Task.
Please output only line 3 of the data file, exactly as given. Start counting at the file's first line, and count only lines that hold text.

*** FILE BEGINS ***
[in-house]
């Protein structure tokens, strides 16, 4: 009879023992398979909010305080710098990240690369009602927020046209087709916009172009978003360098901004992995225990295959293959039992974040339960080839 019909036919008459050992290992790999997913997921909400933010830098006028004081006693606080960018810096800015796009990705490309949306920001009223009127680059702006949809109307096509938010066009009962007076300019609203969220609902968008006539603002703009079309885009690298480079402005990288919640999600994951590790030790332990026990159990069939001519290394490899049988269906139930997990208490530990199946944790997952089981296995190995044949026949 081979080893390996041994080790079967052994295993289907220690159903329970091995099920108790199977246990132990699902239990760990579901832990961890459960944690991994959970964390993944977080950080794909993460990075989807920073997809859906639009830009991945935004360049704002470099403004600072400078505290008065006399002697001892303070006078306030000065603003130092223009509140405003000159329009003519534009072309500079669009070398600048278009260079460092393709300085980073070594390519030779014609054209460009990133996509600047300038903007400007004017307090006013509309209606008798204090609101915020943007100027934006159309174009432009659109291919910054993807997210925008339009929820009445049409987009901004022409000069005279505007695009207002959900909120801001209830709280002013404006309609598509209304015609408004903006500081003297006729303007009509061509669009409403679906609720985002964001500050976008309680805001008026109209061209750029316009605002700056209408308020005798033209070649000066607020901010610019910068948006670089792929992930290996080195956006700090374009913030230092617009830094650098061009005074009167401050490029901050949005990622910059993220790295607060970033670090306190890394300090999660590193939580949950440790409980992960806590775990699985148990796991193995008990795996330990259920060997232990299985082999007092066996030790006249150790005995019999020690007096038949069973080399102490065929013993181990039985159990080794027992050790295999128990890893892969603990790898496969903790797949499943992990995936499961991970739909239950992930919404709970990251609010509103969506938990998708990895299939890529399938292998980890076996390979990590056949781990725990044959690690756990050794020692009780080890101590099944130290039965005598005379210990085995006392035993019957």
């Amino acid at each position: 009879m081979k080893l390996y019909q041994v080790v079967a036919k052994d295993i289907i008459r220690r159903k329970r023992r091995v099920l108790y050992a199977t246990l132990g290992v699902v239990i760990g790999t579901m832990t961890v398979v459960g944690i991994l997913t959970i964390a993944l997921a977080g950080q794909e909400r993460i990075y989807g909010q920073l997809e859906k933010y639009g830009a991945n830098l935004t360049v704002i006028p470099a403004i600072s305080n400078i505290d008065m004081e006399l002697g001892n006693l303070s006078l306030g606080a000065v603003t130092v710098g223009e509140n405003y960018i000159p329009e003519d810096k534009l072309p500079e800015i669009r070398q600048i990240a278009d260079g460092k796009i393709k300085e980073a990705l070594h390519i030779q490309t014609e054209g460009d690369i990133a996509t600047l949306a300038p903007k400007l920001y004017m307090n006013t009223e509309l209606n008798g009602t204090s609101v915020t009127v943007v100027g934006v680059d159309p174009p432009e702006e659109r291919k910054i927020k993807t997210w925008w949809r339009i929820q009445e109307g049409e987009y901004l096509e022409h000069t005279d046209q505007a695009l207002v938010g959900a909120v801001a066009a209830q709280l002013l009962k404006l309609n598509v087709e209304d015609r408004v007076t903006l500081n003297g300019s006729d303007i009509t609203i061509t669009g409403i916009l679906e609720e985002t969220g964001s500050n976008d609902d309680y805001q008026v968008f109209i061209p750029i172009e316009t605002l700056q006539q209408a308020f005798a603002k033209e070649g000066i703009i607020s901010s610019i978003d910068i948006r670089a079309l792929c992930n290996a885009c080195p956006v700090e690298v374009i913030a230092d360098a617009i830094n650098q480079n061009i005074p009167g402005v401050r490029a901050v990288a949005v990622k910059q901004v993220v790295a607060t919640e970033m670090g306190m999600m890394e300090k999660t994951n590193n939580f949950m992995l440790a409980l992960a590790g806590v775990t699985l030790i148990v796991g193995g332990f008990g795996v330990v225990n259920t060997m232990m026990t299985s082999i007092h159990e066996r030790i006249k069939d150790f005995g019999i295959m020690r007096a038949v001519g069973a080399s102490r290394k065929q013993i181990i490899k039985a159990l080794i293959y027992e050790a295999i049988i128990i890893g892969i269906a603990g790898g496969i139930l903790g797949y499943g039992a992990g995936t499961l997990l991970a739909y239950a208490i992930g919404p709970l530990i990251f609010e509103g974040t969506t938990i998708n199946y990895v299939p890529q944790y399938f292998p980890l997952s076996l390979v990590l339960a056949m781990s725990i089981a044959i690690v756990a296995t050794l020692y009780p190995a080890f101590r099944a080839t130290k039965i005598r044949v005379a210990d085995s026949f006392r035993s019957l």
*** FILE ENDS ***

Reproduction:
């Amino acid at each position: 009879m081979k080893l390996y019909q041994v080790v079967a036919k052994d295993i289907i008459r220690r159903k329970r023992r091995v099920l108790y050992a199977t246990l132990g290992v699902v239990i760990g790999t579901m832990t961890v398979v459960g944690i991994l997913t959970i964390a993944l997921a977080g950080q794909e909400r993460i990075y989807g909010q920073l997809e859906k933010y639009g830009a991945n830098l935004t360049v704002i006028p470099a403004i600072s305080n400078i505290d008065m004081e006399l002697g001892n006693l303070s006078l306030g606080a000065v603003t130092v710098g223009e509140n405003y960018i000159p329009e003519d810096k534009l072309p500079e800015i669009r070398q600048i990240a278009d260079g460092k796009i393709k300085e980073a990705l070594h390519i030779q490309t014609e054209g460009d690369i990133a996509t600047l949306a300038p903007k400007l920001y004017m307090n006013t009223e509309l209606n008798g009602t204090s609101v915020t009127v943007v100027g934006v680059d159309p174009p432009e702006e659109r291919k910054i927020k993807t997210w925008w949809r339009i929820q009445e109307g049409e987009y901004l096509e022409h000069t005279d046209q505007a695009l207002v938010g959900a909120v801001a066009a209830q709280l002013l009962k404006l309609n598509v087709e209304d015609r408004v007076t903006l500081n003297g300019s006729d303007i009509t609203i061509t669009g409403i916009l679906e609720e985002t969220g964001s500050n976008d609902d309680y805001q008026v968008f109209i061209p750029i172009e316009t605002l700056q006539q209408a308020f005798a603002k033209e070649g000066i703009i607020s901010s610019i978003d910068i948006r670089a079309l792929c992930n290996a885009c080195p956006v700090e690298v374009i913030a230092d360098a617009i830094n650098q480079n061009i005074p009167g402005v401050r490029a901050v990288a949005v990622k910059q901004v993220v790295a607060t919640e970033m670090g306190m999600m890394e300090k999660t994951n590193n939580f949950m992995l440790a409980l992960a590790g806590v775990t699985l030790i148990v796991g193995g332990f008990g795996v330990v225990n259920t060997m232990m026990t299985s082999i007092h159990e066996r030790i006249k069939d150790f005995g019999i295959m020690r007096a038949v001519g069973a080399s102490r290394k065929q013993i181990i490899k039985a159990l080794i293959y027992e050790a295999i049988i128990i890893g892969i269906a603990g790898g496969i139930l903790g797949y499943g039992a992990g995936t499961l997990l991970a739909y239950a208490i992930g919404p709970l530990i990251f609010e509103g974040t969506t938990i998708n199946y990895v299939p890529q944790y399938f292998p980890l997952s076996l390979v990590l339960a056949m781990s725990i089981a044959i690690v756990a296995t050794l020692y009780p190995a080890f101590r099944a080839t130290k039965i005598r044949v005379a210990d085995s026949f006392r035993s019957l």